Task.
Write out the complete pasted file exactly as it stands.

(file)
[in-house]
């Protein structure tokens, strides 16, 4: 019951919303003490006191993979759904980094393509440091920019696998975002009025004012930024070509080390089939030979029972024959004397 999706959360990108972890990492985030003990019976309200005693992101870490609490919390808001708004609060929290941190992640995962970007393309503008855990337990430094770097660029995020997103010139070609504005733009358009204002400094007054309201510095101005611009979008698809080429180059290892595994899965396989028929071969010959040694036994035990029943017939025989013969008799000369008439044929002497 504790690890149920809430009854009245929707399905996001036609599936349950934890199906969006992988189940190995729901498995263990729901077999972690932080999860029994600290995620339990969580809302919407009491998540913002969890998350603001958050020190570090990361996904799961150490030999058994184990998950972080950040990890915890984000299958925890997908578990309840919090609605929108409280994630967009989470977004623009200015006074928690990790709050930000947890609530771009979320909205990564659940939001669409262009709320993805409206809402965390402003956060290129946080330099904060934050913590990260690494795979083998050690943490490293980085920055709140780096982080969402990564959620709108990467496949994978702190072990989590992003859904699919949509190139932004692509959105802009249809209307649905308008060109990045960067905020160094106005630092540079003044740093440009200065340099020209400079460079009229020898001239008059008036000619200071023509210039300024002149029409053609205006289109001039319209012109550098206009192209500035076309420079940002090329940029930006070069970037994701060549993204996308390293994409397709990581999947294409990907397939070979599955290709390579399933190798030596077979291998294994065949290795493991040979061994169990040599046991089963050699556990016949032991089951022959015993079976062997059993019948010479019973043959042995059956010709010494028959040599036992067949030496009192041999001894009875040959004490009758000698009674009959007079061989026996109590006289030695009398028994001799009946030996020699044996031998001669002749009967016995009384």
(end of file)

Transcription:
[in-house]
């Protein structure tokens, strides 16, 4: 019951919303003490006191993979759904980094393509440091920019696998975002009025004012930024070509080390089939030979029972024959004397 999706959360990108972890990492985030003990019976309200005693992101870490609490919390808001708004609060929290941190992640995962970007393309503008855990337990430094770097660029995020997103010139070609504005733009358009204002400094007054309201510095101005611009979008698809080429180059290892595994899965396989028929071969010959040694036994035990029943017939025989013969008799000369008439044929002497 504790690890149920809430009854009245929707399905996001036609599936349950934890199906969006992988189940190995729901498995263990729901077999972690932080999860029994600290995620339990969580809302919407009491998540913002969890998350603001958050020190570090990361996904799961150490030999058994184990998950972080950040990890915890984000299958925890997908578990309840919090609605929108409280994630967009989470977004623009200015006074928690990790709050930000947890609530771009979320909205990564659940939001669409262009709320993805409206809402965390402003956060290129946080330099904060934050913590990260690494795979083998050690943490490293980085920055709140780096982080969402990564959620709108990467496949994978702190072990989590992003859904699919949509190139932004692509959105802009249809209307649905308008060109990045960067905020160094106005630092540079003044740093440009200065340099020209400079460079009229020898001239008059008036000619200071023509210039300024002149029409053609205006289109001039319209012109550098206009192209500035076309420079940002090329940029930006070069970037994701060549993204996308390293994409397709990581999947294409990907397939070979599955290709390579399933190798030596077979291998294994065949290795493991040979061994169990040599046991089963050699556990016949032991089951022959015993079976062997059993019948010479019973043959042995059956010709010494028959040599036992067949030496009192041999001894009875040959004490009758000698009674009959007079061989026996109590006289030695009398028994001799009946030996020699044996031998001669002749009967016995009384």